New Opportunities for 1-4 Door Access

Security systems contractors not currently involved with access control might want to take a second look at this market and learn the components of simple access (doors, identifiers, controllers and software). These self-contained systems, which handle from one to four doors, typically function in standalone environments and are accessed by only a single computer for programming and reports.

Simple access control is frequently used by smaller companies to limit access to their facilities, eliminating the need for a guard as well as the cost and headache associated with key control. Thus, these kinds of systems present an opportunity that security systems contractors should seriously consider.

Despite being small in size, one- to four-door access systems offer features and versatility that are truly exciting and are the steppingstones to larger access applications.

Doors Are Protected Via Controlled or Free Egress

To control access, a door must be modified in some manner to provide signals to the system to let it know whether or not the door is open or closed, prohibiting passage of unauthorized people.

The signal is fairly simple; a door contact tells the controller whether or not the door is open and generates an alarm if the door is forced open without the access control system clearing someone. This contact may also be used to determine how long a door is open, preventing free entry to an area by propping open a door. Additionally, it can limit the amount of time a door can be left open in cases where it is acceptable to prop a door open for a period of time (such as a loading dock).

Doors can be protected by controlled egress or free egress. A controlled egress door requires permission from the access control system to allow someone to enter or exit through the door. This type is used where entry and exit must be logged or where areas on both sides of the passage must be controlled. Care must be taken to allow the door to open freely from the inside in case of power failure or fire alarm system activation.

Free egress doors are more common, as they allow people to pass freely from the secured side of the door to the unprotected area. The inside of the door has a free exit door handle, which can’t be locked from the inside. A request-to-exit device (either a manual push button or automatic device) to shunt the door contact or otherwise tell the controller that passage is permitted prevents false alarms.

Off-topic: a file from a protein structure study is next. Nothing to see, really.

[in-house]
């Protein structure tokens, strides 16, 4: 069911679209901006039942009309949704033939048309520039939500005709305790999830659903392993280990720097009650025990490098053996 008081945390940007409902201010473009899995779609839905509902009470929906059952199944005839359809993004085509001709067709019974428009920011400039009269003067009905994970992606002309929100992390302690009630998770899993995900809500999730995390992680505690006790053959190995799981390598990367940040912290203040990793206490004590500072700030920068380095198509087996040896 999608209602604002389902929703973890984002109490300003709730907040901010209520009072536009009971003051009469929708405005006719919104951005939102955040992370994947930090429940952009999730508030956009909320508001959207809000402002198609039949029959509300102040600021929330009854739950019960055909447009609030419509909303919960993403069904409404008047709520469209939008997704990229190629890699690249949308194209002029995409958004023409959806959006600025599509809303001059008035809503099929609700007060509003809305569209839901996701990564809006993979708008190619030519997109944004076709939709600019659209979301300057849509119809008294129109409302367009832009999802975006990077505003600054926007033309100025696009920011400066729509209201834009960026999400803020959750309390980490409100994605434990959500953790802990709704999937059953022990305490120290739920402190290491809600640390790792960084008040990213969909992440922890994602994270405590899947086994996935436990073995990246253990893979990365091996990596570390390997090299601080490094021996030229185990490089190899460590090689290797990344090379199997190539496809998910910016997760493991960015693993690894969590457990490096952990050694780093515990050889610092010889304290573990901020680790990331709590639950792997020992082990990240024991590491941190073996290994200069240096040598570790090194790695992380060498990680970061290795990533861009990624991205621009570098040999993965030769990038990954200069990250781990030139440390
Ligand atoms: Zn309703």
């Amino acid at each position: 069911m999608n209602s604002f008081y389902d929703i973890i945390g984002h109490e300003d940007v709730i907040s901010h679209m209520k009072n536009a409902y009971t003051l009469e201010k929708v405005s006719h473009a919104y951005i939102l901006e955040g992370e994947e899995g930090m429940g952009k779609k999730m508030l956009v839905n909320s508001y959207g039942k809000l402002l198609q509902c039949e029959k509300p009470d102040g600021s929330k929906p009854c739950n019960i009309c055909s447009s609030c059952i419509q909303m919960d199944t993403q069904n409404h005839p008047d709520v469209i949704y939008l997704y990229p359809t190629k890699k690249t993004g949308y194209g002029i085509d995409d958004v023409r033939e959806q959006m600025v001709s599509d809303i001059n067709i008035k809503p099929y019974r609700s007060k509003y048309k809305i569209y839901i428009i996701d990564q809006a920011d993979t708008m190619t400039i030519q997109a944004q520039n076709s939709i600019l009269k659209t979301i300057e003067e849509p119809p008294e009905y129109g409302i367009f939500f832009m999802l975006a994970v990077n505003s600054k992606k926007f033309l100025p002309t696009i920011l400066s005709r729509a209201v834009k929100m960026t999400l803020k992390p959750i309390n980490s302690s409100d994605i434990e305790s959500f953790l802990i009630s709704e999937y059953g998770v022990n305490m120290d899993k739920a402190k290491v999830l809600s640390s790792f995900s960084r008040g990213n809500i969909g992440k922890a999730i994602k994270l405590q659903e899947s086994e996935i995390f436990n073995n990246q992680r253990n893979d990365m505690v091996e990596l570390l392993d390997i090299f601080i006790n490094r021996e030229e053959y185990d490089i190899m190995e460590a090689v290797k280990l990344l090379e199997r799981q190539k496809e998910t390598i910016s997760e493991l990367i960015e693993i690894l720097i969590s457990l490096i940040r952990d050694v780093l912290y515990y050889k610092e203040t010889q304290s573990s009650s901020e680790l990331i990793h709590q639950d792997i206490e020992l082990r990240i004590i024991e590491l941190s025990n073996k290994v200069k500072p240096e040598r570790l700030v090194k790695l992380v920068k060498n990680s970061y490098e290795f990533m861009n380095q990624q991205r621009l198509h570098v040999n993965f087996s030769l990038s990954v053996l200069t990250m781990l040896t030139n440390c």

Either type of door requires a mechanism to secure the door, such as a magnetic lock or electric strike. For one- to four-door systems, it is common to either hire a locksmith to install the electric strike or magnetic lock, or request that the building owner (or general contractor) perform this work outside of your contract.

Currently, Card Readers, Keypads Are the 2 Most Popular Identifiers

To identify people who are permitted access to the secured area, some sort of mechanism is needed to differentiate them. While there is a world of options available,  by far the two most common are the card reader and keypad.
The keypad is the least costly, requires no other expense (such as cards) but is the easiest to breach. It is very valuable as a supplemental device to verify ownership of a card, but on its own, it is too easy to circumvent and has no way of verifying that the person entering is the person who owns the pass code.
A card reader, either magnetic stripe or proximity, is the most common and a more secure method for entry. Magnetic stripe cards are the least expensive but must be slid through a card reader, which causes some mechanical wear and tear both on the card and the reader. While proximity cards do not have the mechanical element and are considered more durable, they can cost much more than magnetic stripe cards.

Smaller System Controllers Don’t Require Complicated Software